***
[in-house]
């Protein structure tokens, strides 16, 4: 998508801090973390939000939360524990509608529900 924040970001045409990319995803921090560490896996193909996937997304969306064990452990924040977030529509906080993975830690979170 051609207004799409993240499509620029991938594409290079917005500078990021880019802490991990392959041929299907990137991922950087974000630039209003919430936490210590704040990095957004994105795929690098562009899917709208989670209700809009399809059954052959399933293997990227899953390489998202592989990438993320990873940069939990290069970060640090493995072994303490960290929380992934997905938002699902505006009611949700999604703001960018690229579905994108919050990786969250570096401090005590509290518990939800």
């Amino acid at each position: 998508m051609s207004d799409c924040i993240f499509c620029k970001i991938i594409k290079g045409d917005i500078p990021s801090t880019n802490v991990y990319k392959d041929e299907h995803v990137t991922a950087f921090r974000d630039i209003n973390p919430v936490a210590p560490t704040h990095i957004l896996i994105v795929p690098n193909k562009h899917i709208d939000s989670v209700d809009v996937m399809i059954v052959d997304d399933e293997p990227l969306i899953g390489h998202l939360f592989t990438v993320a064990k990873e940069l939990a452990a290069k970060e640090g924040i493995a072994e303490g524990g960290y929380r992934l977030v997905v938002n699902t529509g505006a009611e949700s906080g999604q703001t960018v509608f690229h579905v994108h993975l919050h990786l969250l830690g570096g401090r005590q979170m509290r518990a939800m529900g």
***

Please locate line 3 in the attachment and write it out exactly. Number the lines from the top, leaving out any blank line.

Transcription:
């Amino acid at each position: 998508m051609s207004d799409c924040i993240f499509c620029k970001i991938i594409k290079g045409d917005i500078p990021s801090t880019n802490v991990y990319k392959d041929e299907h995803v990137t991922a950087f921090r974000d630039i209003n973390p919430v936490a210590p560490t704040h990095i957004l896996i994105v795929p690098n193909k562009h899917i709208d939000s989670v209700d809009v996937m399809i059954v052959d997304d399933e293997p990227l969306i899953g390489h998202l939360f592989t990438v993320a064990k990873e940069l939990a452990a290069k970060e640090g924040i493995a072994e303490g524990g960290y929380r992934l977030v997905v938002n699902t529509g505006a009611e949700s906080g999604q703001t960018v509608f690229h579905v994108h993975l919050h990786l969250l830690g570096g401090r005590q979170m509290r518990a939800m529900g």